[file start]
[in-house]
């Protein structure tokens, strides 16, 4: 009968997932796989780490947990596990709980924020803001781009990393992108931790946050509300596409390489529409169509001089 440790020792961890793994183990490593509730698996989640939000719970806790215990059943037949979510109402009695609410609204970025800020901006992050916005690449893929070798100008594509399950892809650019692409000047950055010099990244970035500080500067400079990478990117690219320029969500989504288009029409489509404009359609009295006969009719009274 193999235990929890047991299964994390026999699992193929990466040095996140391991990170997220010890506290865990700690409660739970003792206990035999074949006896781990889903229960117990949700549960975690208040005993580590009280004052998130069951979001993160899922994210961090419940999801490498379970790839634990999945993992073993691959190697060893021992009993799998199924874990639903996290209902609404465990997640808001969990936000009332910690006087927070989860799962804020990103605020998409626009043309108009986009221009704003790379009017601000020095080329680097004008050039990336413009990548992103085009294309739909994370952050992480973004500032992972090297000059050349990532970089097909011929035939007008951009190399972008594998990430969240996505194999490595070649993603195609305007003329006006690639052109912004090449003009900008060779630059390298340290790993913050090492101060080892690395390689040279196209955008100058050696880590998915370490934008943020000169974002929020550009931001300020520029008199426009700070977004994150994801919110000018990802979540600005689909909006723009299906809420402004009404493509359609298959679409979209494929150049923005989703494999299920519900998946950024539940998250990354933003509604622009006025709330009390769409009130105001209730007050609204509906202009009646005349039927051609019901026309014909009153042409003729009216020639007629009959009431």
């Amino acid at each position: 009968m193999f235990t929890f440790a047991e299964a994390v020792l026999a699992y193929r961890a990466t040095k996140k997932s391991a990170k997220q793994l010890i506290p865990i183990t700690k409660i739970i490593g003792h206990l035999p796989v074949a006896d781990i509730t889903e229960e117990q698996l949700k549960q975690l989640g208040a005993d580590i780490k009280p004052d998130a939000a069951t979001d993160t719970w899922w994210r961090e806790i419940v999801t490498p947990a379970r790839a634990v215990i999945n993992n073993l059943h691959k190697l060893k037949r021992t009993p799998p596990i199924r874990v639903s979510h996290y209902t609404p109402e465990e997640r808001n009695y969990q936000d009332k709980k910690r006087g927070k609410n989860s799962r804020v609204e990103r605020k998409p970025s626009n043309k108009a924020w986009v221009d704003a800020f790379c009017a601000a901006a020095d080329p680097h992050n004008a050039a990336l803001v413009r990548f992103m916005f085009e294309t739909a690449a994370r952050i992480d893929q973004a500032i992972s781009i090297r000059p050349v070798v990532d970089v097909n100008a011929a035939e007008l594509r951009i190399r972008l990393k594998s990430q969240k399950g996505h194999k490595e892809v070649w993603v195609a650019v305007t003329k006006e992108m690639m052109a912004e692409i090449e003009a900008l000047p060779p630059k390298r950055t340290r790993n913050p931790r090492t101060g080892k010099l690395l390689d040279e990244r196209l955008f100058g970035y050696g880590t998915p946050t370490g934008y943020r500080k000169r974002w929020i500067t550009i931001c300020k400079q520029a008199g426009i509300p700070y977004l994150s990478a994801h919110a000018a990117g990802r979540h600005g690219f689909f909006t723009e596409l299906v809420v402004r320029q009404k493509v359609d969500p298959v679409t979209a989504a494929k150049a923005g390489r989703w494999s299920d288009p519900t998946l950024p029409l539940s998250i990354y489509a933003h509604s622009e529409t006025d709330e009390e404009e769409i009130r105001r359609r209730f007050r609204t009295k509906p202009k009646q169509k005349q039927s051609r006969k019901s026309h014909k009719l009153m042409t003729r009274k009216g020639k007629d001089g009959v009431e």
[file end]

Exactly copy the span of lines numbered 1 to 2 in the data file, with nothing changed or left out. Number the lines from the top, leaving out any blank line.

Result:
[in-house]
């Protein structure tokens, strides 16, 4: 009968997932796989780490947990596990709980924020803001781009990393992108931790946050509300596409390489529409169509001089 440790020792961890793994183990490593509730698996989640939000719970806790215990059943037949979510109402009695609410609204970025800020901006992050916005690449893929070798100008594509399950892809650019692409000047950055010099990244970035500080500067400079990478990117690219320029969500989504288009029409489509404009359609009295006969009719009274 193999235990929890047991299964994390026999699992193929990466040095996140391991990170997220010890506290865990700690409660739970003792206990035999074949006896781990889903229960117990949700549960975690208040005993580590009280004052998130069951979001993160899922994210961090419940999801490498379970790839634990999945993992073993691959190697060893021992009993799998199924874990639903996290209902609404465990997640808001969990936000009332910690006087927070989860799962804020990103605020998409626009043309108009986009221009704003790379009017601000020095080329680097004008050039990336413009990548992103085009294309739909994370952050992480973004500032992972090297000059050349990532970089097909011929035939007008951009190399972008594998990430969240996505194999490595070649993603195609305007003329006006690639052109912004090449003009900008060779630059390298340290790993913050090492101060080892690395390689040279196209955008100058050696880590998915370490934008943020000169974002929020550009931001300020520029008199426009700070977004994150994801919110000018990802979540600005689909909006723009299906809420402004009404493509359609298959679409979209494929150049923005989703494999299920519900998946950024539940998250990354933003509604622009006025709330009390769409009130105001209730007050609204509906202009009646005349039927051609019901026309014909009153042409003729009216020639007629009959009431």